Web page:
GA:  There seems to be something very special about your interaction with your current leading lady Dreya Weber. Your chemistry with her is fantastic.

Frank Ferrante:    We’re very close.  We understand each other and we have affection for each other and we both take our work seriously–we have the same attack and question every word that we utter.   That is our attraction.  We consider ourselves the “Lunt and Fontanne” of Pier 29 (Husband and wife team, Alfred Lunt and Lynn Fontanne, 1920’s-1940’s, are widely considered the greatest acting team in the history of American theatre.)  We never worked together until this show and, in rehearsals, she was a kick in the pants and a real joy.   What is great for me is that we have the comedy juxtaposed with scenes of passion.

GA:  What moves it beyond the cliché of “dinner theatre”?  

Frank Ferrante:    We are both trained actors and have similar theatre references too.  We are trying in the show to give people something that is both low brow and high brow and that is pretty rare.  It’s vaudeville really with body elements and it has elements of a play and a musical and somehow it all works in its own way, as a strange amalgamation of styles.

GA:  How do you keep it fresh, do the performance over and over and bring newness into      it?                                                                                                                                                                                              

Frank Ferrante:    It is fresh because, for me, the audience is a character apart from Dreya and the other cast members.  The audience is my lover and I need them in the show–their laughs, their response– to play off.  Every night the audience is new, so I have unsuspecting petrons to work off of every day and I never get bored.

GA:  Who is your favorite live comedian and why?  I know that you have a long association with Groucho Marx and are still performing “An Evening with Groucho.”

Frank Ferrante:    My favorite living comedian from that era of comedy that I love is Sid Caesar who was able to clown but able to be truthful.  And what makes those scenes I do with Dreya work is that they are honest—the improv I do is actually fairly autobiographical and points to some truths about ourselves.  I like that I say things that people wish they could say and I do things that people wish they could do.  I can really say it all and do it all and it’s greeted with laughter and that’s very cathartic.  I love the tradition of comedy that I come out of which is linked to Groucho and to Sid Caesar, really to another time.  Caesar walked that line between outrageous and truthful like a genius.  All the great comedians tell the truth on some deep level.…and if you don’t tell the truth, the audience smells it and they drop down to another level of engagement.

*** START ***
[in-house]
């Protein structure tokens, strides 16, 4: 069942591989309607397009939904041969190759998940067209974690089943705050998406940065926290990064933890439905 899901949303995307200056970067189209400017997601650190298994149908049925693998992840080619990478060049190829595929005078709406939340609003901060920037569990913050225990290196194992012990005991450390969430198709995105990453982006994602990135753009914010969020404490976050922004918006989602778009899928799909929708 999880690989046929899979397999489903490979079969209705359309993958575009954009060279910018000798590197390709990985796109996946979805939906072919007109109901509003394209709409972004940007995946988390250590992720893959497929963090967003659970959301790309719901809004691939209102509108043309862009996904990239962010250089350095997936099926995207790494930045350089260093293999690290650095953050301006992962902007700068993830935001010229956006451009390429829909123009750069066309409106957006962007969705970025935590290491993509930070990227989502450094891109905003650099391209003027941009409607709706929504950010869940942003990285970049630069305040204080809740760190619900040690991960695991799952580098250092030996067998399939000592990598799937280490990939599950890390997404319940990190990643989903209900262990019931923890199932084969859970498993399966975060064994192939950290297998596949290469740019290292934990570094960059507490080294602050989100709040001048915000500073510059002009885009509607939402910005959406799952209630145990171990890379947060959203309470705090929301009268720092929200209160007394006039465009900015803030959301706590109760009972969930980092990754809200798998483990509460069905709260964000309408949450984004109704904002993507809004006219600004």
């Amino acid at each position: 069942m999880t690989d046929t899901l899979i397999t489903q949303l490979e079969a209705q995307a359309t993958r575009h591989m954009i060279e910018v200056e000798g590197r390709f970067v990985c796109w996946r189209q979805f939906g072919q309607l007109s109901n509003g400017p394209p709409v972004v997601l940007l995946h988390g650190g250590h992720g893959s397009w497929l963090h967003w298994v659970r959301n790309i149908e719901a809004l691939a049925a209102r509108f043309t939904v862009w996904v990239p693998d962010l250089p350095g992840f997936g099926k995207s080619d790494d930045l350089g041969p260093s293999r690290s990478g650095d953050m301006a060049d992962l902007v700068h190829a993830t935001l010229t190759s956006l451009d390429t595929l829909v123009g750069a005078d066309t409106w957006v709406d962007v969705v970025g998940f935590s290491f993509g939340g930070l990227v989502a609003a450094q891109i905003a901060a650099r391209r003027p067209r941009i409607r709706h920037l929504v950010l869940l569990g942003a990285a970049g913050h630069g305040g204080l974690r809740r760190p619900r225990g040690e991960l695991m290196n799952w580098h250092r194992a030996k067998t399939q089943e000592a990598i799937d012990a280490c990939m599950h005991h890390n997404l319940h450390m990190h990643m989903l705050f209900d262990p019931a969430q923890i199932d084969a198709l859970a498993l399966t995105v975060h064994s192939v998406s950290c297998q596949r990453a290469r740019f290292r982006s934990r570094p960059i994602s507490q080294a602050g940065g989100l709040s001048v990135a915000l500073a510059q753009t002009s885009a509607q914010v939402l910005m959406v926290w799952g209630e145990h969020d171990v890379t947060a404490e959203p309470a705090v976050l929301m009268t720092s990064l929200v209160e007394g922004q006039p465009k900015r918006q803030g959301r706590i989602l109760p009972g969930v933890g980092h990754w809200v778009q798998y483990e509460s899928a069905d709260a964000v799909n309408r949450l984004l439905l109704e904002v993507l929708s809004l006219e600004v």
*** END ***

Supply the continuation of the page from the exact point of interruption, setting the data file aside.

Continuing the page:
Tickets: $117-$195 for a five course meal and 3 hour performance, plus a $12 per guest dining room service charge applied to your beverage bill.  All beverages are separate and are available at the bar before entering the dining area and inside, during the evening performance.  A wine pairing menu which pairs 5 local wines with each of the courses runs $36. 

Seating:  The circular tent seats about 285 people in an arrangement of concentric seating that includes both booths and table.  All tickets are sold under “General Admission and seating is arranged by the Maitre d’ who assigns your seats the night you attend, “restaurant style.”  The best seats are premium seats, closest to the center of the tent.  There are 7 premium tables which seat four and 4 premium tables for two.

Box Office Phone (415) 438-2668 or buy directly online.

Current Menu: Cowgirl Creamery Peirce Point Cheese with marinated olives, spiced almonds and crostini, Corn Soup, Heirloom Tomato Salad, Grilled Pork Flat Iron with yukon gold mashed potatoes and peach chutney, Honey Chibouste & Hazelnut cake.  All arrived appropriately cold or warm and exquisitely staged.  My only complaint was that baby frissee in my heirloom tomato salad was like cardboard and many people left it on their plates.  Dinner, matinee and wine menus change periodically and are online.   

Be warned, while it is clearly written on the web page and repeated by your server, there is a $12.00/person additional “dining room” service charge that will be added to your bill.  

Parking is available at Pier 29, directly behind the tent with direct access to Teatro ZinZanni, for $10.00 through an automated machine that takes cash and credit cards.

October 3, 2010 Posted by | Theatre | , , , , , , , , , , , , , , , , , , , , , , , , , , , , , | Leave a comment